The thing that’s really underestimated in the star artiste is the work ethic. The ability to go on stage with a temperature of 100 and still deliver the goods knowing that the next day will be spent travelling and doing the same thing. The ability to do yet another world tour even though you’ve already done six. The ability to be bored senseless waiting around for things to happen, to sit on a tour bus for 18 hours listening to the same old shit from your band mates. The ability to do the same interview 20 times a day. The ability to leave your children behind while you disappear for another nine months.The ability to keep on going when your record company fucks you over.

It’s this grunt work that gets overlooked but for me it’s far more remarkable than talent, I wouldn’t last a month in that lifestyle and it takes an extraordinary person to weather that storm.

Which brings us to the loss of Tom Petty at the tender age of 66. The most tragic deaths for me are when someone takes their own life but the next in rank is when a performer is snatched from us at a time when we could expect them to make another album or release more tour dates, the sense of loss is all the keener for the sense of a loss of more music, songs that we might have heard but now never will. For me it’s always Tom Petty and The Heartbreakers.

To be honest I never really got Tom Petty. The Travelling Wilburys for me are inextricably linked with the 80’s, a time of mullets and rolled up jacket sleeves. His solo career was too tainted by the hand of Jeff Lynne to raise any interest from me. On the other hand having played in roots type Americana bands for a few years it’s fairly inevitable that someone will come up with the idea of trying a Petty number so I have soaked up a fair number of his songs through osmosis.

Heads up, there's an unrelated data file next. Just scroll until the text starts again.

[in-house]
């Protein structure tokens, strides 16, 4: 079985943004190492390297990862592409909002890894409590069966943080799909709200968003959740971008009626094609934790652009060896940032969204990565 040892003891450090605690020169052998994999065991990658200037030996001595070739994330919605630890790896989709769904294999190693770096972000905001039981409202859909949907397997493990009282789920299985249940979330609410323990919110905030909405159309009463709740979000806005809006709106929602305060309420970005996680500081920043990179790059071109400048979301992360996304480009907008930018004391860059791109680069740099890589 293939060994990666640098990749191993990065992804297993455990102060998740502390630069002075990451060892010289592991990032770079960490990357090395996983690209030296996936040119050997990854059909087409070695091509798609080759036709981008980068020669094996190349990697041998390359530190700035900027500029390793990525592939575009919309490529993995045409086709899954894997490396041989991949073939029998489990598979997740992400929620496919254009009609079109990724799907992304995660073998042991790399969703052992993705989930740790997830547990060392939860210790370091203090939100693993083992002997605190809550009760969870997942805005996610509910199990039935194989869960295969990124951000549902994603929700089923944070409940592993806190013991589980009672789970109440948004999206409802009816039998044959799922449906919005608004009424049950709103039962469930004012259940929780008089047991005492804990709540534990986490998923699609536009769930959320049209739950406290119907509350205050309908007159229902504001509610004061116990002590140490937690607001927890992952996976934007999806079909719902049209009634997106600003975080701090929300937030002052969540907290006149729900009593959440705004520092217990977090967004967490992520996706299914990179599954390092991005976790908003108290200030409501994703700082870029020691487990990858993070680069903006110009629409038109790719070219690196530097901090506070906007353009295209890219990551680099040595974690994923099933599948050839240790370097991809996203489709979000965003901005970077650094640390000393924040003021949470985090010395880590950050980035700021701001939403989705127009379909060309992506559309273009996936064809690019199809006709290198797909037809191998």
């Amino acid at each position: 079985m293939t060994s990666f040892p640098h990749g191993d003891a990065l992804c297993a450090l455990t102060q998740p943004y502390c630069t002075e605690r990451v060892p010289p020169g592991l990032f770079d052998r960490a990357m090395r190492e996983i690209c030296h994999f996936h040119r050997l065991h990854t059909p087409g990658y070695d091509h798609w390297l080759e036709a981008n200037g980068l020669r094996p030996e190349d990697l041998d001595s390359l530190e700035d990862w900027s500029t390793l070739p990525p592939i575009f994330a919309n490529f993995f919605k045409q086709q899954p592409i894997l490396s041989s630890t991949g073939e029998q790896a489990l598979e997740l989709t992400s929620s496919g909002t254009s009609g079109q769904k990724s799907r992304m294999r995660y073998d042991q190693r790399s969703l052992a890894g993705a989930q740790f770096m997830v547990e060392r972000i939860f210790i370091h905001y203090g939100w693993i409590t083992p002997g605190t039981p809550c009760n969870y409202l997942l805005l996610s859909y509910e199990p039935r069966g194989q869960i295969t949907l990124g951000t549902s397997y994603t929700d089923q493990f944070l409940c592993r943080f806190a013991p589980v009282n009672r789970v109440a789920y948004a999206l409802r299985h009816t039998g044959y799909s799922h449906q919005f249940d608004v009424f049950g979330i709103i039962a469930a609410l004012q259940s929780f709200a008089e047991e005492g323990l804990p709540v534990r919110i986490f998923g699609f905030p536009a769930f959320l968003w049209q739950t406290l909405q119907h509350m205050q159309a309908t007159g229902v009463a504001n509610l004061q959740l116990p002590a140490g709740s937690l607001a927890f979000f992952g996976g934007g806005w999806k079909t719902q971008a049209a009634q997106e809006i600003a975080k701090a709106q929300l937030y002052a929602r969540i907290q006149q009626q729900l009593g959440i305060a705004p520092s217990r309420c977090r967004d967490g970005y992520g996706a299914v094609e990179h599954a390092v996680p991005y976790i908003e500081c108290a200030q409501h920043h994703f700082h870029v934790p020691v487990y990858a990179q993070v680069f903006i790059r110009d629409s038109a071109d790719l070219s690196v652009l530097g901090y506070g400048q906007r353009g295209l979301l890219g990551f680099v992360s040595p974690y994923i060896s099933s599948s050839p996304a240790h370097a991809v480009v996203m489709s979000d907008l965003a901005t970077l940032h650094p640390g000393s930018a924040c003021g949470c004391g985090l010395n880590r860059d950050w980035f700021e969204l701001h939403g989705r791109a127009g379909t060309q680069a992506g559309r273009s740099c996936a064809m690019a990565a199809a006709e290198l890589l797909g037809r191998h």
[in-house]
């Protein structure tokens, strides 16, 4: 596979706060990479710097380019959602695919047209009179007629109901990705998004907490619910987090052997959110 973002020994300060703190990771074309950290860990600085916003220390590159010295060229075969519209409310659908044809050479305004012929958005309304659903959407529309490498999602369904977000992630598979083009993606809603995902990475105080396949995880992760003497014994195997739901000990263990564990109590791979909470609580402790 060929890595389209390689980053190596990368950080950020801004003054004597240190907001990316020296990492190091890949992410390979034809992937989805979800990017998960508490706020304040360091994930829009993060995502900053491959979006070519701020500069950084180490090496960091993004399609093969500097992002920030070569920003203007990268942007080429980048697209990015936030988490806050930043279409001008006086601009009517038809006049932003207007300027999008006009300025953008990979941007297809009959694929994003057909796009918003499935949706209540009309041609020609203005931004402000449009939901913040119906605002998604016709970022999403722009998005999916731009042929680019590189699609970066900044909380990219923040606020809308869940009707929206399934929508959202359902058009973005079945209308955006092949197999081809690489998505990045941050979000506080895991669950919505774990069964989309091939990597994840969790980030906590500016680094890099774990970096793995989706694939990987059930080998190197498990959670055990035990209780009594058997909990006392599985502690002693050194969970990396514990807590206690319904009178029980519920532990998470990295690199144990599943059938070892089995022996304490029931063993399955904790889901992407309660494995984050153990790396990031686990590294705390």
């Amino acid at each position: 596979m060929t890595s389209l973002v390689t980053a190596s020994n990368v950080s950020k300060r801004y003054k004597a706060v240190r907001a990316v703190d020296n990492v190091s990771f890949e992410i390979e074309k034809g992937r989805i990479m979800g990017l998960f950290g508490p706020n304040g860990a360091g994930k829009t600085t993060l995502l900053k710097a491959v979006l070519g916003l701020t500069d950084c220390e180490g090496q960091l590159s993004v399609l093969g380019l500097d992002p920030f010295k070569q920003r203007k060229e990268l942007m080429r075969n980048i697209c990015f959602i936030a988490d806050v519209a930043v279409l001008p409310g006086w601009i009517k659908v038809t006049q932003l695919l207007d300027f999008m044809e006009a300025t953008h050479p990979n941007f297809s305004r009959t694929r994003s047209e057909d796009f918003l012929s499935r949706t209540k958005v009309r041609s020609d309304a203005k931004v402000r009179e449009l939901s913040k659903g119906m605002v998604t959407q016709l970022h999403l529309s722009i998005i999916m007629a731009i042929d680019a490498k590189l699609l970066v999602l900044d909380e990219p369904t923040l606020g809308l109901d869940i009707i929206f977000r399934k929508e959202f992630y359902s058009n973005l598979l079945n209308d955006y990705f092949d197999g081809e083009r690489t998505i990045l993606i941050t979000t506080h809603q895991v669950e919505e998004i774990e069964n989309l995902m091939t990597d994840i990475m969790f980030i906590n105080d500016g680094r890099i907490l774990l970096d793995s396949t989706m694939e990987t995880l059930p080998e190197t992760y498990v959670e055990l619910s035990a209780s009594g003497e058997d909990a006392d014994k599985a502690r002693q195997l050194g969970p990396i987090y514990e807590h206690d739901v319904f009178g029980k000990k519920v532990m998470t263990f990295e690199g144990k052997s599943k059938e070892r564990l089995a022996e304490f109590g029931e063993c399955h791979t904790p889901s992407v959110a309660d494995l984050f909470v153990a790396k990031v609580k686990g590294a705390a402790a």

As far as us Brits were concerned Petty struck it lucky from the start. In 1977 Petty and the Heartbreakers were a popular act in the UK. Not everyone wanted punk but Petty was untainted by any past associations, he was a new act. The Heartbreakers were accomplished musicians but they weren’t really old farts, a bit like with Dire Straits enough new wave energy rubbed off on them to make them a bit more acceptable, and as far as I remember they never wore flared jeans either.

Petty and his band had been supporting pre E Street Band Nils Lofgren and had themselves been supported by faux Irish punksters The Boomtown Rats. The bands UK debut was ‘American Girl’, to this day the only track I really love by the band and one of the few that they failed to write themselves (it’s a Roger Mcguin tune). Listen to The Strokes ‘Last Night’ and compare and contrast.

Unfortunately for me there were too many minor key bluesy dirges on their early records to encourage me to part with my money, but the weirdest thing happened. Unlike most bands The Heartbreakers actually got better. As they relaxed and mellowed some of the rather overwrought early songs were replaced with more thoughtful musical contributions. If you were sit me down and suggest forcefully that I listen to some Tom Petty I wouldn’t go straight to the early records, to be honest I would quite happily listen to his latest, whatever that is.

And how many artists could you say that about?

There was a journalist on Channel 4 a couple of nights back who said that Petty had spent all his life trying to write the Byrds ‘Feel a Whole Lot Better’. I thought that was a bit unfair although if he had stuck a bit more to the Byrd’s jingle jangle rather than the bluesy rock I might have liked him more in the early days. I’ve recently been watching one of his recent stadium gigs live from Gainsville and jolly good stuff it is too, an impressive set of songs played by a cracking band with Stevie Nicks thrown in for good measure. I know at no point am I going to break into tears or want to get up and dance but I am going to be entertained and really that’s what the rock business is about.

Here for me is the best of Tom Petty from 1978.

PS last night I watched a ‘classic albums programme about ‘Damm the Torpedos’ and realised that I had missed some great music. Truth be told, there was so much going on musically late 70’s that it was possible to miss complete artistic careers, by the mid 80’s I had lost interest in contemporary music for a while and I just missed Petty almost completely. His music falls short of genius but in retrospect he possessed the rare ability to communicate. Like Dylan any basic singer/ guitarist could cover his songs but only Petty could write them .